As an X-men fan, I’m saddened to see that none of the franchises team books are all that special right now. Extraordinary X-Men is slow, dull and way too depressing for a flagship title. All-New X-Men has its moments and I like the concept, but it doesn’t feel like a focused series, not to mention that Laura Kinney, my favourite X-Men character, is horrendously out of character so far. Uncanny X-Men seemed alright from what I’ve read of it, and it’s getting great reception online, but I’m sick of Greg Land’s art and dropped it after issue 2. So when X-Men: Civil War II was announced, I hoped for some sort of good X-Men tie-in to Marvel’s newest event.
The first issue of X-Men: Civil War II is pretty good. It set up its plot quickly, established most characters’ opinions on Ulysses, the inhuman with precognitive abilities, and gave us a great opening action scene. This issue isn’t quite as good, but it’s still got some great character moments and well balanced points of view. Magneto, while very nervous about the Inhumans’ newfound ability to predict the future, is taking a balanced approach and wants more information before he does anything about it. When one of his team members wants to leave, he lets them, refusing to keep his fellow mutants prisoner. It shows how far he’s come since his terrorist days, even if he’s by no means a hero.
Storm’s team on the other hand is actively working with Ulysses’s predictions, stopping a Brood attack alongside Captain Marvel. That’s a nice touch considering Carol Danvers was involved in the original Brood Saga. So far, each character’s thoughts on the debate feel in character, even if a few of the sides they choose is a bit surprising. There’s also a fun duel between Gambit and Fantomex in New Attilan, where they both utilize their powers against each other and to make sure they’re not caught. It’s hard to tell exactly where this mini-series will go from here, but it feels like it’s building up to something big. And last but not least, writer Cullen Bunn’s Storm is so much better here than in Extraordinary X-Men.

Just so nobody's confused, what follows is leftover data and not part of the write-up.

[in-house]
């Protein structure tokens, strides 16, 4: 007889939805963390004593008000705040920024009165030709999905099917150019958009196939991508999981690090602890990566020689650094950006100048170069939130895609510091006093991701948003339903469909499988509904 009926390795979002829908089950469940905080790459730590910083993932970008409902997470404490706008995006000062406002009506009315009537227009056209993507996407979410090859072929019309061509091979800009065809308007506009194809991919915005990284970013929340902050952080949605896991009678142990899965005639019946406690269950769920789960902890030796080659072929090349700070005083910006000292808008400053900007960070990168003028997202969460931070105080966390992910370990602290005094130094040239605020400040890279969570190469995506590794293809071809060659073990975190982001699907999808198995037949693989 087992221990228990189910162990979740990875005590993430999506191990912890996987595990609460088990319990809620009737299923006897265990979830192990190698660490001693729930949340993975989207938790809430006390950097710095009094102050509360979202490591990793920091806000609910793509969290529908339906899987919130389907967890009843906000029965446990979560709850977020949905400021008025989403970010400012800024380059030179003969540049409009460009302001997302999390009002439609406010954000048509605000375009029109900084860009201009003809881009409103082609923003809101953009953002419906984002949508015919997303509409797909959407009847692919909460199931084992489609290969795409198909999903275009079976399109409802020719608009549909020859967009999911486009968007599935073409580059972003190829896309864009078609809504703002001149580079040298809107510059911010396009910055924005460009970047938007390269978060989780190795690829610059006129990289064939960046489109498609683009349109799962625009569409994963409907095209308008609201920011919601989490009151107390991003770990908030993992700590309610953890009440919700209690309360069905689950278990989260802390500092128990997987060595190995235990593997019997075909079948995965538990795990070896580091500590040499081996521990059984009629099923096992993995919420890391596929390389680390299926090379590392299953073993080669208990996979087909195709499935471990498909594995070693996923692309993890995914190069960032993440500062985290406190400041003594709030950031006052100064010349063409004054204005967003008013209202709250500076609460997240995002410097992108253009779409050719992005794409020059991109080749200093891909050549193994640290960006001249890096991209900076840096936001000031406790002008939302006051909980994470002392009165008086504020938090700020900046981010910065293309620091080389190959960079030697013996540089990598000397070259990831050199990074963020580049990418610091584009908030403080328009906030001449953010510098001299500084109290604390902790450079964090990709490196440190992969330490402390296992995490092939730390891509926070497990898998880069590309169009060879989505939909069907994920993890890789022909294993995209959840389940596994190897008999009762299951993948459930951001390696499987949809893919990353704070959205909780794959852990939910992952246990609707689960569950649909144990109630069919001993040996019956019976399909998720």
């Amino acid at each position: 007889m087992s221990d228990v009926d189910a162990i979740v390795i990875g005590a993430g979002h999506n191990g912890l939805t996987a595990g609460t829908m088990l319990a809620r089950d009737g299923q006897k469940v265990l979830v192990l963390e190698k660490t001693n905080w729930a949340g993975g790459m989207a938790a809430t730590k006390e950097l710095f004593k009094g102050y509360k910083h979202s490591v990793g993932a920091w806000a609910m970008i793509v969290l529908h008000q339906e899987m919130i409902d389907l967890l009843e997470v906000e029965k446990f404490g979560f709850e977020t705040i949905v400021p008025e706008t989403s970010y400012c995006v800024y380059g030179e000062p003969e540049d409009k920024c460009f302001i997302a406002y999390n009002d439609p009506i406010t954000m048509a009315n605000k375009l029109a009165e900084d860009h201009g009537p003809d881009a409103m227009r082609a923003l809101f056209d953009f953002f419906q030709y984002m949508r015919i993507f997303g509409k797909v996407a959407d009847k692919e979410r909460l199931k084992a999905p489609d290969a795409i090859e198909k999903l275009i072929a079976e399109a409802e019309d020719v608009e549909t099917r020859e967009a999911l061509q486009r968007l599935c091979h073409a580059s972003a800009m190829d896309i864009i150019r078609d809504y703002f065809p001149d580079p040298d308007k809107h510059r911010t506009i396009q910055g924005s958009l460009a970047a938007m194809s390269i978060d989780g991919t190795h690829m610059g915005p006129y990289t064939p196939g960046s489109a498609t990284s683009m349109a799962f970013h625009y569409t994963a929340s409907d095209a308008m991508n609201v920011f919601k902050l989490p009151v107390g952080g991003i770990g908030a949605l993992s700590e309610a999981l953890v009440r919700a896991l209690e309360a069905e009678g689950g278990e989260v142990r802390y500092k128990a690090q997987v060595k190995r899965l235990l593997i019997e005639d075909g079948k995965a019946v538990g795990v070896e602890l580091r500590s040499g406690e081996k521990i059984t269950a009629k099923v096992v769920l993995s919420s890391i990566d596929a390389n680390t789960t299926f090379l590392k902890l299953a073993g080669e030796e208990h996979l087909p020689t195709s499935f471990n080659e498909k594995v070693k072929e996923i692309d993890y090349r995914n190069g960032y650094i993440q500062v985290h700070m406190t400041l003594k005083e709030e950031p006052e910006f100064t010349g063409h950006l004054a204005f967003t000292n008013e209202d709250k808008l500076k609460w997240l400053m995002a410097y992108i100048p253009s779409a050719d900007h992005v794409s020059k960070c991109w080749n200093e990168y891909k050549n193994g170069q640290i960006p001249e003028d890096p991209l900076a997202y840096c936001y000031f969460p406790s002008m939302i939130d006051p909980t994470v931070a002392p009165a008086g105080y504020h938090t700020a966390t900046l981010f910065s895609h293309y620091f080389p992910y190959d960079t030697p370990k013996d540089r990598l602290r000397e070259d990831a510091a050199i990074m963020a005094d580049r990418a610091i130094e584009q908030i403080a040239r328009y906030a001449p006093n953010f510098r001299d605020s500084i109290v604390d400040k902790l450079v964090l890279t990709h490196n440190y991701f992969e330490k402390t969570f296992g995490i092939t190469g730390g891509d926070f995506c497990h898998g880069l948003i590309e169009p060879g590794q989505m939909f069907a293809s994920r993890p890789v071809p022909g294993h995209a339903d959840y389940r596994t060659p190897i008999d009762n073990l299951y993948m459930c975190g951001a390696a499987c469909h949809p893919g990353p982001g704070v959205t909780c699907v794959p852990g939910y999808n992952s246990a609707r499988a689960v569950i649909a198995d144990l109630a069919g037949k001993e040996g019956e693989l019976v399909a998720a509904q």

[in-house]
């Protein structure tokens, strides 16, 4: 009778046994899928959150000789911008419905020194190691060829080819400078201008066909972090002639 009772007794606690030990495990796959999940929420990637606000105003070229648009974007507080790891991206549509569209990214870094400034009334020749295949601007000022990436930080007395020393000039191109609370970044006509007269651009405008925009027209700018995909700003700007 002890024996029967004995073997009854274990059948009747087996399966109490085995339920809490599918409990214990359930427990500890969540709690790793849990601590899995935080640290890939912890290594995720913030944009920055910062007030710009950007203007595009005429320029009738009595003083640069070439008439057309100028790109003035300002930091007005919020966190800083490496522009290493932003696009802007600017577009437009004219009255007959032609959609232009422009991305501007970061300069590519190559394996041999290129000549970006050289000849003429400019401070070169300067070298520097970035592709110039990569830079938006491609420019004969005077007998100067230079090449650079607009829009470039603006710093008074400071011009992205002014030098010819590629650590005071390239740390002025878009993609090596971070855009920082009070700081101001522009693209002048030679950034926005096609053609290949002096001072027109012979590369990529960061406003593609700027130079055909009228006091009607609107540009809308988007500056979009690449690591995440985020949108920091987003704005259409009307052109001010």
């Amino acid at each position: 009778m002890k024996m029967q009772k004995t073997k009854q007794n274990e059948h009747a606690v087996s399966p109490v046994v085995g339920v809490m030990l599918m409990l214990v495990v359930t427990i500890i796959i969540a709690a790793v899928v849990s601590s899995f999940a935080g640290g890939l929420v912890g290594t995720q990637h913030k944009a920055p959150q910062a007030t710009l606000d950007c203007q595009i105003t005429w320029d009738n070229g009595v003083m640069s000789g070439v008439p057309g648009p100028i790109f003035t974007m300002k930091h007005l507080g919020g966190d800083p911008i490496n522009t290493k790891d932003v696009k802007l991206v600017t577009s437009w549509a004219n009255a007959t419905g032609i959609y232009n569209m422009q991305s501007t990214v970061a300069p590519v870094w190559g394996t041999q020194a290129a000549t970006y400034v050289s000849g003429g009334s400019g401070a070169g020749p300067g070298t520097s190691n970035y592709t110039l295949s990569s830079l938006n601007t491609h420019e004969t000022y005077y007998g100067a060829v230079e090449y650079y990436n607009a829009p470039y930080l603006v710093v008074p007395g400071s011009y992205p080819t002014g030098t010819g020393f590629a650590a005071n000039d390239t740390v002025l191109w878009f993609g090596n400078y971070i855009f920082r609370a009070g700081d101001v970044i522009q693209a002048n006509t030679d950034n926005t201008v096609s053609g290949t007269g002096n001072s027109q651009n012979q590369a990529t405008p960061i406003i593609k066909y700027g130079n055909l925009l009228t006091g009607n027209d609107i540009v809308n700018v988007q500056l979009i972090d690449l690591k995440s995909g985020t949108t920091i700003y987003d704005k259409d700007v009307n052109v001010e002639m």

The art by Andrea Broccardo isn’t as good as the writing, but it’s fine. There’s often a good amount of background details, and there’s good amount of blood in the opening Brood fight. Facial expressions do a good job at conveying emotion, but some characters, like Magneto, look way too young, while others have weird facial proportions. There’s one large panel toward the start where Magik holds her sword in a very awkward manner, but there are other times when there’s great use of body language. The colouring by Jesus Aburtov is good for the most part. Everything is colourful and appealing at first glance, but there are times when characters’ eyes are just a blob of white, and Nightcrawler’s eyes seem to keep changing colours. These problems don’t ruin the art, but they certainly hold it back.
The problems in the art hold back what is otherwise a pretty strong comic. The story is moving at a fast pace, yet there’s more than enough room for every character to sum up their thoughts. The action is fun, and you don’t need to read the main event to understand what’s going on. If you’re starving for a good X-Men team book like me, this could very well help hold you over. If you’re interested in the X-Men’s thoughts on the new Civil War, definitely give this a chance.
7/10 (with better art, it would probably be an 8)